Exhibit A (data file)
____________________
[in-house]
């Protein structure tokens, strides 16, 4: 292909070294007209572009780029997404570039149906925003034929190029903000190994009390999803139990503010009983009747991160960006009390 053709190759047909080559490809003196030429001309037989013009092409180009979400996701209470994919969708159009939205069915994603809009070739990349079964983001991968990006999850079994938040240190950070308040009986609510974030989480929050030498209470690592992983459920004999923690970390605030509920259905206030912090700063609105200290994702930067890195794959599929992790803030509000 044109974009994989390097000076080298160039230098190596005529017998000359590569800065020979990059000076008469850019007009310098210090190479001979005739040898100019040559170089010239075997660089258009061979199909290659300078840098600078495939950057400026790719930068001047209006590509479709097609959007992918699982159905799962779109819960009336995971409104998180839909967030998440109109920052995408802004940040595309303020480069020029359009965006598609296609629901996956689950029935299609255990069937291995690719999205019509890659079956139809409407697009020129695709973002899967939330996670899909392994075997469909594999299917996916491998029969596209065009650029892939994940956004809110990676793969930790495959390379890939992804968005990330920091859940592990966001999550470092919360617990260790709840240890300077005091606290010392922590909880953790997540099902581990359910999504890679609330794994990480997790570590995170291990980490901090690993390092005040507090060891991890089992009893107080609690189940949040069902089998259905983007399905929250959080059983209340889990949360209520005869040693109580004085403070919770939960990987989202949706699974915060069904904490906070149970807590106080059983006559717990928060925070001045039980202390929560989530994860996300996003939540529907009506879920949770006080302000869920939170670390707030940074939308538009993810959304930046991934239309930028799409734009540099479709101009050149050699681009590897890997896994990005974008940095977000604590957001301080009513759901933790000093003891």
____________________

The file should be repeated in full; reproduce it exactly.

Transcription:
[in-house]
């Protein structure tokens, strides 16, 4: 292909070294007209572009780029997404570039149906925003034929190029903000190994009390999803139990503010009983009747991160960006009390 053709190759047909080559490809003196030429001309037989013009092409180009979400996701209470994919969708159009939205069915994603809009070739990349079964983001991968990006999850079994938040240190950070308040009986609510974030989480929050030498209470690592992983459920004999923690970390605030509920259905206030912090700063609105200290994702930067890195794959599929992790803030509000 044109974009994989390097000076080298160039230098190596005529017998000359590569800065020979990059000076008469850019007009310098210090190479001979005739040898100019040559170089010239075997660089258009061979199909290659300078840098600078495939950057400026790719930068001047209006590509479709097609959007992918699982159905799962779109819960009336995971409104998180839909967030998440109109920052995408802004940040595309303020480069020029359009965006598609296609629901996956689950029935299609255990069937291995690719999205019509890659079956139809409407697009020129695709973002899967939330996670899909392994075997469909594999299917996916491998029969596209065009650029892939994940956004809110990676793969930790495959390379890939992804968005990330920091859940592990966001999550470092919360617990260790709840240890300077005091606290010392922590909880953790997540099902581990359910999504890679609330794994990480997790570590995170291990980490901090690993390092005040507090060891991890089992009893107080609690189940949040069902089998259905983007399905929250959080059983209340889990949360209520005869040693109580004085403070919770939960990987989202949706699974915060069904904490906070149970807590106080059983006559717990928060925070001045039980202390929560989530994860996300996003939540529907009506879920949770006080302000869920939170670390707030940074939308538009993810959304930046991934239309930028799409734009540099479709101009050149050699681009590897890997896994990005974008940095977000604590957001301080009513759901933790000093003891």